The Effects of the Civil War: Reconstruction & Civil Rights Amendments. Chapter 23

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1 The Effects of the Civil War: Reconstruction & Civil Rights Amendments Chapter 23

2 Andrew Johnson Becomes President Andrew Johnson was Vice President under Lincoln in the 1864 election. After Lincoln s assassination, Johnson becomes the President to handle Reconstruction Johnson is a Democrat from the South (Tennessee) who was pro-slavery, but a unionist. He was the only Southern senator not to resign his seat during the Civil War.

3 Reconstruction in the South After the experience of Total War, the challenge was how to rebuild the South Another challenge was how to return the Confederate states to the union/statehood Finally, what to do about the former slaves = Freedmen

4 Presidential Reconstruction Plan Confederate states could rejoin the union if they 1. Wrote a new state constitution 2. Elected a new state gov t that respected federal authority 3. Repealed the act of secession 4. Canceled war debts (U.S. gov t won t pay) 5. Ratified the 13 th Amendment= abolished slavery ** By fall of every southern state had met Johnson s requirements & 13 th Amend. became part of the Constitution

5 13 th Amendment Emancipation Proclamation- January 1863 issued by Lincoln during the Civil War only freed slaves in Confederate States- not border states- southern states ignored the order 13th Amendment- ratified by states - December 1865 Made slavery illegal in all of the United States

6 Freedmen s Bureau Passed by Congress in March 1865 Designed to assist former slaves in becoming functioning members of society- they had no money, property, or education. It also helped southern whites. Provided food & medical care Distributed some land to freedmen- protested by whites Assisted freedmen in bargaining for wages and good working conditions Most important legacy- education assistance and building of new schools

7 Black Codes New government in South- headed by the same people as before Civil War- white wealthy plantation owners Black Codes designed to counteract changes created by the 13 th Amendment and Freedmen s Bureau. Created to control former slaves (began in 1866 in Texas) African Americans were denied rights such as voting, serving on juries, or bearing arms The codes also restricted the freedmen to work mainly farm jobs Help planters find workers to replace slaves Keep freedmen inferior & at bottom of social order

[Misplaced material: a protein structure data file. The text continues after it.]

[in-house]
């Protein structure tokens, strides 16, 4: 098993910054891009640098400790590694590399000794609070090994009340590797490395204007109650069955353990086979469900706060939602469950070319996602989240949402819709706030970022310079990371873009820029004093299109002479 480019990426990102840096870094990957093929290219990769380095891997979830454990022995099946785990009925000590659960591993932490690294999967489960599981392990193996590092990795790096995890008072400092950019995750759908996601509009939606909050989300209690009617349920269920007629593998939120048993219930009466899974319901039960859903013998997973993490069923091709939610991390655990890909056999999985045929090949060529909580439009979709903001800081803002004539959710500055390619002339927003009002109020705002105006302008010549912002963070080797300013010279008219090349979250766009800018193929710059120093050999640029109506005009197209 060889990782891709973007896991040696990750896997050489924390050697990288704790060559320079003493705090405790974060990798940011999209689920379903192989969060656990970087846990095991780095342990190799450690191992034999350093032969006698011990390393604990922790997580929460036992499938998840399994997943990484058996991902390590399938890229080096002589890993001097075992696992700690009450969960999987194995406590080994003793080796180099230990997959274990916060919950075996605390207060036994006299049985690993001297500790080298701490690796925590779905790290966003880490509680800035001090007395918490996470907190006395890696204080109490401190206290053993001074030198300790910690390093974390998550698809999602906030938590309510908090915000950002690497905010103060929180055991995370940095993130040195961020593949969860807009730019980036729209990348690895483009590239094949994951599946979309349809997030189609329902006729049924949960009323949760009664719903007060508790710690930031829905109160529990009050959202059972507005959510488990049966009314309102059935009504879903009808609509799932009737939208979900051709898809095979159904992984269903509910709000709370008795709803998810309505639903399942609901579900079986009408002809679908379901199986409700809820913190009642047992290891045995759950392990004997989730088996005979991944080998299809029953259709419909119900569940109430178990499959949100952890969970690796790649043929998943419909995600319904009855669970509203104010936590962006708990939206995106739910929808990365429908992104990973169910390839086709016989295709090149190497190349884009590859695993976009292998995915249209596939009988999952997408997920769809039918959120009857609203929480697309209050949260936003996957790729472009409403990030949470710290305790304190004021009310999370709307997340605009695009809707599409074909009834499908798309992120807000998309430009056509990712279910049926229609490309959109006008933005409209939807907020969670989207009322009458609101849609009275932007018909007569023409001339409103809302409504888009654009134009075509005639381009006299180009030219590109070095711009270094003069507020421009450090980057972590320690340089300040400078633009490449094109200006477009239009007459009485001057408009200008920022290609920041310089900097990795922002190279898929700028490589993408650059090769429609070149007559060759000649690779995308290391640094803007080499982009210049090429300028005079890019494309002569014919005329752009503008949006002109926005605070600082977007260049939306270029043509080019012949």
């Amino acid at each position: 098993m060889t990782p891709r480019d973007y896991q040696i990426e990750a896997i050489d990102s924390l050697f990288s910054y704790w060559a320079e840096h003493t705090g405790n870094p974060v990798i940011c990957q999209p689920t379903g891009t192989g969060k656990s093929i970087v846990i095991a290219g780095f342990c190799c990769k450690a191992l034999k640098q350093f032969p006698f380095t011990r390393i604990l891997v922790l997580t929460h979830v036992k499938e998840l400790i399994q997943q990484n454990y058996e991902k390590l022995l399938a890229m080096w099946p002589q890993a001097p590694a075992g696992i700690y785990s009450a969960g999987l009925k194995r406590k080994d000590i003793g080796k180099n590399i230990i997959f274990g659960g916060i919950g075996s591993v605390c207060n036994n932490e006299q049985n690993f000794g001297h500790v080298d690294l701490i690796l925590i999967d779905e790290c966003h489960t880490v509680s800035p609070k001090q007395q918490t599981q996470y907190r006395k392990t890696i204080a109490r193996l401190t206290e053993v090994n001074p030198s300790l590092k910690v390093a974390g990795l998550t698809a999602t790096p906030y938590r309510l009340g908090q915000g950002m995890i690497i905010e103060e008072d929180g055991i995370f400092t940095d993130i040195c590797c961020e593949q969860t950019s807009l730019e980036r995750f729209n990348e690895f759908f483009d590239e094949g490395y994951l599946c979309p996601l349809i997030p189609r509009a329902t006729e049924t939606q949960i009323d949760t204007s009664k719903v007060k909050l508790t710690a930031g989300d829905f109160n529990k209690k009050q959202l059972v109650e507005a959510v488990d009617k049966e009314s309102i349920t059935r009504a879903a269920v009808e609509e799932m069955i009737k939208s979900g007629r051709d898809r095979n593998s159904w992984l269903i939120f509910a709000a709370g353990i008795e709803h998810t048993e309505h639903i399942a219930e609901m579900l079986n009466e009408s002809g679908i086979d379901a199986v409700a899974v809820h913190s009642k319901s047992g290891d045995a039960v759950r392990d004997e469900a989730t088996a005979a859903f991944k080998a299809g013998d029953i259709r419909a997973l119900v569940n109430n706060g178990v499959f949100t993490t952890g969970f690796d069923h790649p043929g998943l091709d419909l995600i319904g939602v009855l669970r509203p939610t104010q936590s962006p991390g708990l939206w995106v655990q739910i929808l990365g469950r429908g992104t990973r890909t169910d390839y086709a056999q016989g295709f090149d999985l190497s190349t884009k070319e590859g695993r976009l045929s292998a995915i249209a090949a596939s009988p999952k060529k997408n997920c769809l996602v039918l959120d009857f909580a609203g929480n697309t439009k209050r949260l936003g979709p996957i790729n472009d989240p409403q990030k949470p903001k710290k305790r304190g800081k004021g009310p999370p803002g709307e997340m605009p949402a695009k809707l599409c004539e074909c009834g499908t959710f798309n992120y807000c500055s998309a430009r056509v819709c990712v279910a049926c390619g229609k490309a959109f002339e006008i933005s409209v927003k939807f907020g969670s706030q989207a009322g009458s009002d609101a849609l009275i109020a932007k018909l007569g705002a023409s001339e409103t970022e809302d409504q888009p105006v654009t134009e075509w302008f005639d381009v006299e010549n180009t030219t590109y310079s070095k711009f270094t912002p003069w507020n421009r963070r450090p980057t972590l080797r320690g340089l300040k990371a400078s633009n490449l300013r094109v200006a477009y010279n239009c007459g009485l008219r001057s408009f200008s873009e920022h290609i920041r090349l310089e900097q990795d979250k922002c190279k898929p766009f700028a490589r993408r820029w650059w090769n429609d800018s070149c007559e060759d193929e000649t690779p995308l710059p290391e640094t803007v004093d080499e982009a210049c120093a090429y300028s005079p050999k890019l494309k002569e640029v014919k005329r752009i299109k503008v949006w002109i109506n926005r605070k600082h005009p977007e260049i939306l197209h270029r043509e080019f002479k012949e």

8 14 th Amendment On July 9 th 1868 the amendment was adopted that granted African Americans & former slaves full civil rights Johnson & Republican lawmakers were in conflict over the 14 th Amendment Johnson OPPOSED it! Republicans win control of BOTH houses in Congress in the 1866 election- Congress controls reconstruction- shift in Southern power- to southerners loyal to the U.S.

9 Impeachment of Johnson Johnson fought against the Radical Republicans in Congress over who would control Reconstruction Republicans passed two acts to limit the power of the President s control over Reconstruction. Johnson violated the Tenure of Office Act by firing a federal official The House responded by impeaching the President and charged Johnson with the violation of the Tenure of Office Act and bringing disgrace upon the high office of the President for his opposition to the 14 th Amendment. Johnson escaped removal from the presidency by only one vote in the Senate Johnson finished his term but his power was broken

10 Sharecropping System Freedmen need land- no $ to buy it Former slave owners need workers- no $ to pay them Planters rented land to former slaves Rent paid in cash or with crops from harvest Farmers had to borrow $ for tools, food, and rent often at high interest rates- system led to more poverty & debt NOT improving conditions

11 15 th Amendment In 1869, with President Ulysses S. Grant s support, all citizens given right to vote regardless of race, color, or previous servitude Women right activists angered- did not include them Southern states used literacy tests and poll taxes to prevent African Americans from voting

12 Jim Crow Laws / Plessy vs. Ferguson Jim Crow laws (1876) were designed to separate blacks and whites in public places Challenged in Supreme Court after Homer Plessy refused to obey Jim Crow Laws Supreme Court in 1896 declared Jim Crow laws were Constitutional and did NOT violate the 14 th Amendment as long as the facilities were equal.

13 Ku Klux Klan Resentment of Reconstruction- illegal/ unjust White Southerners from Tennessee form a secret club Used violence, terror & murder to frighten African- American, white Republicans and public officials Their main purpose was to prevent African Americans from voting and entering politics laws passed that made it a crime to interfere with elections or deny protection of citizens By 1870s Klan not longer a major threat The KKK still exists today- White Supremacist

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